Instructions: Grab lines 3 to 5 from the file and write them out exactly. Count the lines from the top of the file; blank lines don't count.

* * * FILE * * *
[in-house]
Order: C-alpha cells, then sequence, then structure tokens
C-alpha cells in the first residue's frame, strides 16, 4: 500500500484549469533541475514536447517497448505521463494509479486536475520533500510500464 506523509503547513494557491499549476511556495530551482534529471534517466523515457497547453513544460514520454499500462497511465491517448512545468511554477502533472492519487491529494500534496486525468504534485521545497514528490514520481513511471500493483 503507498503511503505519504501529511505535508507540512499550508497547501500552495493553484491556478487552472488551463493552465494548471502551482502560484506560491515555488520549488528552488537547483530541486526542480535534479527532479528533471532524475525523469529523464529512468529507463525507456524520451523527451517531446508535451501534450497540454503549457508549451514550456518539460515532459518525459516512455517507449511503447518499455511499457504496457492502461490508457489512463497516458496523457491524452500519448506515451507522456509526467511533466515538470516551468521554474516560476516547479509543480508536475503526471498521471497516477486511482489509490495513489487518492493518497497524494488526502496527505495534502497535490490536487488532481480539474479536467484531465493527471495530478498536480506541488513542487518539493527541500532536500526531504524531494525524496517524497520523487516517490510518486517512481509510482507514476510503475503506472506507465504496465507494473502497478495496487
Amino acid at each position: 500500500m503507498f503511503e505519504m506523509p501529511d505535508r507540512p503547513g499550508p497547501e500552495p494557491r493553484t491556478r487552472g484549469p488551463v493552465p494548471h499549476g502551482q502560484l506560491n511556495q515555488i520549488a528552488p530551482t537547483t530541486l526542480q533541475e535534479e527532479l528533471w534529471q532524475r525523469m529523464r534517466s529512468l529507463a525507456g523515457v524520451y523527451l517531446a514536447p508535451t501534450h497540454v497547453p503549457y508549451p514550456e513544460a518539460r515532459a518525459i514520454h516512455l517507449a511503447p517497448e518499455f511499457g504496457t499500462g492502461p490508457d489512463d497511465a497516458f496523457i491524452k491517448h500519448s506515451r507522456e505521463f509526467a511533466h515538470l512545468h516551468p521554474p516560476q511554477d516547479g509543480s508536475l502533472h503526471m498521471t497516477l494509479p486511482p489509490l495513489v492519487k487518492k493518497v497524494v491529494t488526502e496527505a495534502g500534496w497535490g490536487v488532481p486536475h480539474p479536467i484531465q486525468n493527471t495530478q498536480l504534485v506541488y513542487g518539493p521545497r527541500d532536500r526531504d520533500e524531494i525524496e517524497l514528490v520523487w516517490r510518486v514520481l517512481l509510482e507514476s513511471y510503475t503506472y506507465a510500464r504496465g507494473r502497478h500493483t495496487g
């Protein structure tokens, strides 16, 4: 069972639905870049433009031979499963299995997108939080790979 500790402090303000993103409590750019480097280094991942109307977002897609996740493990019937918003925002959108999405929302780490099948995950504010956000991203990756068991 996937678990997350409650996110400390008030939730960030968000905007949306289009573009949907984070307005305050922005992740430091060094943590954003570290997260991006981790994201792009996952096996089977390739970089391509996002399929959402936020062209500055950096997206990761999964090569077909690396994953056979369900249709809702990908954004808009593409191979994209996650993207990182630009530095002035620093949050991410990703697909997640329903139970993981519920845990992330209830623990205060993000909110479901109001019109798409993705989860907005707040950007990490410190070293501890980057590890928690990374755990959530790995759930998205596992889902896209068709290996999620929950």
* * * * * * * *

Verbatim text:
C-alpha cells in the first residue's frame, strides 16, 4: 500500500484549469533541475514536447517497448505521463494509479486536475520533500510500464 506523509503547513494557491499549476511556495530551482534529471534517466523515457497547453513544460514520454499500462497511465491517448512545468511554477502533472492519487491529494500534496486525468504534485521545497514528490514520481513511471500493483 503507498503511503505519504501529511505535508507540512499550508497547501500552495493553484491556478487552472488551463493552465494548471502551482502560484506560491515555488520549488528552488537547483530541486526542480535534479527532479528533471532524475525523469529523464529512468529507463525507456524520451523527451517531446508535451501534450497540454503549457508549451514550456518539460515532459518525459516512455517507449511503447518499455511499457504496457492502461490508457489512463497516458496523457491524452500519448506515451507522456509526467511533466515538470516551468521554474516560476516547479509543480508536475503526471498521471497516477486511482489509490495513489487518492493518497497524494488526502496527505495534502497535490490536487488532481480539474479536467484531465493527471495530478498536480506541488513542487518539493527541500532536500526531504524531494525524496517524497520523487516517490510518486517512481509510482507514476510503475503506472506507465504496465507494473502497478495496487
Amino acid at each position: 500500500m503507498f503511503e505519504m506523509p501529511d505535508r507540512p503547513g499550508p497547501e500552495p494557491r493553484t491556478r487552472g484549469p488551463v493552465p494548471h499549476g502551482q502560484l506560491n511556495q515555488i520549488a528552488p530551482t537547483t530541486l526542480q533541475e535534479e527532479l528533471w534529471q532524475r525523469m529523464r534517466s529512468l529507463a525507456g523515457v524520451y523527451l517531446a514536447p508535451t501534450h497540454v497547453p503549457y508549451p514550456e513544460a518539460r515532459a518525459i514520454h516512455l517507449a511503447p517497448e518499455f511499457g504496457t499500462g492502461p490508457d489512463d497511465a497516458f496523457i491524452k491517448h500519448s506515451r507522456e505521463f509526467a511533466h515538470l512545468h516551468p521554474p516560476q511554477d516547479g509543480s508536475l502533472h503526471m498521471t497516477l494509479p486511482p489509490l495513489v492519487k487518492k493518497v497524494v491529494t488526502e496527505a495534502g500534496w497535490g490536487v488532481p486536475h480539474p479536467i484531465q486525468n493527471t495530478q498536480l504534485v506541488y513542487g518539493p521545497r527541500d532536500r526531504d520533500e524531494i525524496e517524497l514528490v520523487w516517490r510518486v514520481l517512481l509510482e507514476s513511471y510503475t503506472y506507465a510500464r504496465g507494473r502497478h500493483t495496487g
């Protein structure tokens, strides 16, 4: 069972639905870049433009031979499963299995997108939080790979 500790402090303000993103409590750019480097280094991942109307977002897609996740493990019937918003925002959108999405929302780490099948995950504010956000991203990756068991 996937678990997350409650996110400390008030939730960030968000905007949306289009573009949907984070307005305050922005992740430091060094943590954003570290997260991006981790994201792009996952096996089977390739970089391509996002399929959402936020062209500055950096997206990761999964090569077909690396994953056979369900249709809702990908954004808009593409191979994209996650993207990182630009530095002035620093949050991410990703697909997640329903139970993981519920845990992330209830623990205060993000909110479901109001019109798409993705989860907005707040950007990490410190070293501890980057590890928690990374755990959530790995759930998205596992889902896209068709290996999620929950």